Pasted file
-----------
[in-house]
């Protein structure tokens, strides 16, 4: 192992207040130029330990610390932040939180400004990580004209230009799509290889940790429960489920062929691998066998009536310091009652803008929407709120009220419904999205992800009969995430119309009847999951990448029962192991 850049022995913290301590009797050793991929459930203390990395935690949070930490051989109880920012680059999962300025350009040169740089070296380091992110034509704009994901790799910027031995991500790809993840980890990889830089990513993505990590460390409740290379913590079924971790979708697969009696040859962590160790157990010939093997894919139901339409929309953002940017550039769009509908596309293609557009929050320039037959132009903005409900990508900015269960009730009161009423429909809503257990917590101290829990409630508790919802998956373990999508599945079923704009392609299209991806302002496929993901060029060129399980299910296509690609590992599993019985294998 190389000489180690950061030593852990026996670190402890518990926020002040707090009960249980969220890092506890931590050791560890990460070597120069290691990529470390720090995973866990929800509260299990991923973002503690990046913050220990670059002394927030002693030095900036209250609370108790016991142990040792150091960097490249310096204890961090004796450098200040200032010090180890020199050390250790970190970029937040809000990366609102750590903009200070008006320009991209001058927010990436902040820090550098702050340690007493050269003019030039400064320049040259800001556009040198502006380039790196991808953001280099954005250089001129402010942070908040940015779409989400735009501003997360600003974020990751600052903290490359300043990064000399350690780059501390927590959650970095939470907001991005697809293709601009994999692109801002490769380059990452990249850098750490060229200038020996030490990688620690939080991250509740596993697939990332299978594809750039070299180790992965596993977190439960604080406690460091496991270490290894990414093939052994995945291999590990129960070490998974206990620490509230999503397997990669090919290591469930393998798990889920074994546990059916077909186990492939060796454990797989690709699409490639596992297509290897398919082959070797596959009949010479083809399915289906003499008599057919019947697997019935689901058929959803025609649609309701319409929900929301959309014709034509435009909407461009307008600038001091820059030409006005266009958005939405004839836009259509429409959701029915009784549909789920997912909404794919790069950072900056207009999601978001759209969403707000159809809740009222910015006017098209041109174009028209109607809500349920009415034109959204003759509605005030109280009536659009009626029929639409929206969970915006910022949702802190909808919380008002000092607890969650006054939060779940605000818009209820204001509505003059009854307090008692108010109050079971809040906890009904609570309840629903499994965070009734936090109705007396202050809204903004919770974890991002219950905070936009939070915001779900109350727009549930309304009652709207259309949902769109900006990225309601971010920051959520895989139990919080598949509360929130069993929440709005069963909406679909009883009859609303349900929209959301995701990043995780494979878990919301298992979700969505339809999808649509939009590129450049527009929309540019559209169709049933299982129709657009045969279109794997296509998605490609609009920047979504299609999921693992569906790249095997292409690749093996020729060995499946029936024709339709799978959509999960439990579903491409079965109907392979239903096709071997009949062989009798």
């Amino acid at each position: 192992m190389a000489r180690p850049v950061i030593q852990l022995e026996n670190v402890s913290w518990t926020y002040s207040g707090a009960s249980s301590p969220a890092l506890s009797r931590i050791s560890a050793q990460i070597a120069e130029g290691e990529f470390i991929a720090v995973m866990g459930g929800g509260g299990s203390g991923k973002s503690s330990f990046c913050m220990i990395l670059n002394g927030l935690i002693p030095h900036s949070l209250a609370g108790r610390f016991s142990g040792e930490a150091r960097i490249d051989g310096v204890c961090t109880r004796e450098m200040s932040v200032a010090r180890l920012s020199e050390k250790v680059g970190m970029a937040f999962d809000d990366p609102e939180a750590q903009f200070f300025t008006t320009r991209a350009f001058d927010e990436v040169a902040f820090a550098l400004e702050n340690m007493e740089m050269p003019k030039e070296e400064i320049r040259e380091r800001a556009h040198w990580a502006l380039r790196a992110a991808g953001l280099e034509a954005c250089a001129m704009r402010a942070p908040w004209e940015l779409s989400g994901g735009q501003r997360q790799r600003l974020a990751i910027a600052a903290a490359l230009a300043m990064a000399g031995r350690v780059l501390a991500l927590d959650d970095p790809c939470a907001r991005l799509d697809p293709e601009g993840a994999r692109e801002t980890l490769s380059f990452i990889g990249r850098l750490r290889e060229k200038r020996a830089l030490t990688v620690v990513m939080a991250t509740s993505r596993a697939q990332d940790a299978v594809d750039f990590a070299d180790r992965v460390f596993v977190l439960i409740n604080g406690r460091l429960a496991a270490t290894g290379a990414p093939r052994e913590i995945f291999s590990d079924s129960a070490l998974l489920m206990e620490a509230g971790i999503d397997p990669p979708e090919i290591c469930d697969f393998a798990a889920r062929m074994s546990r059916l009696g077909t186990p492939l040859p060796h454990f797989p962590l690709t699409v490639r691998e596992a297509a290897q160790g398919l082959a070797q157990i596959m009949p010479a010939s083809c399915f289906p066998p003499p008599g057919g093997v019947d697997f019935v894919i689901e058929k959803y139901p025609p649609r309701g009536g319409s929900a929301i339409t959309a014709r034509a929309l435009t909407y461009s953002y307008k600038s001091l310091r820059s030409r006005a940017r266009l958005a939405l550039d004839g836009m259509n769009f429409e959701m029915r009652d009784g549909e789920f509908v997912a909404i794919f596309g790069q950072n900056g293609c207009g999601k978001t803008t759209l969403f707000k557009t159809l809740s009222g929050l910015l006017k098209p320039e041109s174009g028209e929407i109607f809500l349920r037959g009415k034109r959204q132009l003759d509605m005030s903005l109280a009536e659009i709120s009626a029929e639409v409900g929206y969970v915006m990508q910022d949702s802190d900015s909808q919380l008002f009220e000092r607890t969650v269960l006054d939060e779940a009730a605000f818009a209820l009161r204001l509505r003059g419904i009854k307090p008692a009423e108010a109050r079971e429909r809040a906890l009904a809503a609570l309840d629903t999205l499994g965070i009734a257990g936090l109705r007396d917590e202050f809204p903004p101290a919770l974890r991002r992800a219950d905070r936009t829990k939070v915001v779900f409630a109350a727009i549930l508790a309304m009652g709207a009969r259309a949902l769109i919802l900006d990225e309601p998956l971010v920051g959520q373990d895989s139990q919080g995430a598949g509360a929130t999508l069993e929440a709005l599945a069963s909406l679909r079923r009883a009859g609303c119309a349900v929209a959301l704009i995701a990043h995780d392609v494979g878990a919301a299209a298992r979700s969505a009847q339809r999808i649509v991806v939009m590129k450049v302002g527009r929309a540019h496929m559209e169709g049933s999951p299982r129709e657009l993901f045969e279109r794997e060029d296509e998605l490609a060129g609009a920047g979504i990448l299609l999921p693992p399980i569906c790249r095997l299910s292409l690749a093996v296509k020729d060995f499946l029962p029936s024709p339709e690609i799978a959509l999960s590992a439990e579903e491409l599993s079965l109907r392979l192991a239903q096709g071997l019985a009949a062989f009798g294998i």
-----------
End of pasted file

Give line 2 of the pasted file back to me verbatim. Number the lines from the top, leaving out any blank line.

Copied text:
């Protein structure tokens, strides 16, 4: 192992207040130029330990610390932040939180400004990580004209230009799509290889940790429960489920062929691998066998009536310091009652803008929407709120009220419904999205992800009969995430119309009847999951990448029962192991 850049022995913290301590009797050793991929459930203390990395935690949070930490051989109880920012680059999962300025350009040169740089070296380091992110034509704009994901790799910027031995991500790809993840980890990889830089990513993505990590460390409740290379913590079924971790979708697969009696040859962590160790157990010939093997894919139901339409929309953002940017550039769009509908596309293609557009929050320039037959132009903005409900990508900015269960009730009161009423429909809503257990917590101290829990409630508790919802998956373990999508599945079923704009392609299209991806302002496929993901060029060129399980299910296509690609590992599993019985294998 190389000489180690950061030593852990026996670190402890518990926020002040707090009960249980969220890092506890931590050791560890990460070597120069290691990529470390720090995973866990929800509260299990991923973002503690990046913050220990670059002394927030002693030095900036209250609370108790016991142990040792150091960097490249310096204890961090004796450098200040200032010090180890020199050390250790970190970029937040809000990366609102750590903009200070008006320009991209001058927010990436902040820090550098702050340690007493050269003019030039400064320049040259800001556009040198502006380039790196991808953001280099954005250089001129402010942070908040940015779409989400735009501003997360600003974020990751600052903290490359300043990064000399350690780059501390927590959650970095939470907001991005697809293709601009994999692109801002490769380059990452990249850098750490060229200038020996030490990688620690939080991250509740596993697939990332299978594809750039070299180790992965596993977190439960604080406690460091496991270490290894990414093939052994995945291999590990129960070490998974206990620490509230999503397997990669090919290591469930393998798990889920074994546990059916077909186990492939060796454990797989690709699409490639596992297509290897398919082959070797596959009949010479083809399915289906003499008599057919019947697997019935689901058929959803025609649609309701319409929900929301959309014709034509435009909407461009307008600038001091820059030409006005266009958005939405004839836009259509429409959701029915009784549909789920997912909404794919790069950072900056207009999601978001759209969403707000159809809740009222910015006017098209041109174009028209109607809500349920009415034109959204003759509605005030109280009536659009009626029929639409929206969970915006910022949702802190909808919380008002000092607890969650006054939060779940605000818009209820204001509505003059009854307090008692108010109050079971809040906890009904609570309840629903499994965070009734936090109705007396202050809204903004919770974890991002219950905070936009939070915001779900109350727009549930309304009652709207259309949902769109900006990225309601971010920051959520895989139990919080598949509360929130069993929440709005069963909406679909009883009859609303349900929209959301995701990043995780494979878990919301298992979700969505339809999808649509939009590129450049527009929309540019559209169709049933299982129709657009045969279109794997296509998605490609609009920047979504299609999921693992569906790249095997292409690749093996020729060995499946029936024709339709799978959509999960439990579903491409079965109907392979239903096709071997009949062989009798």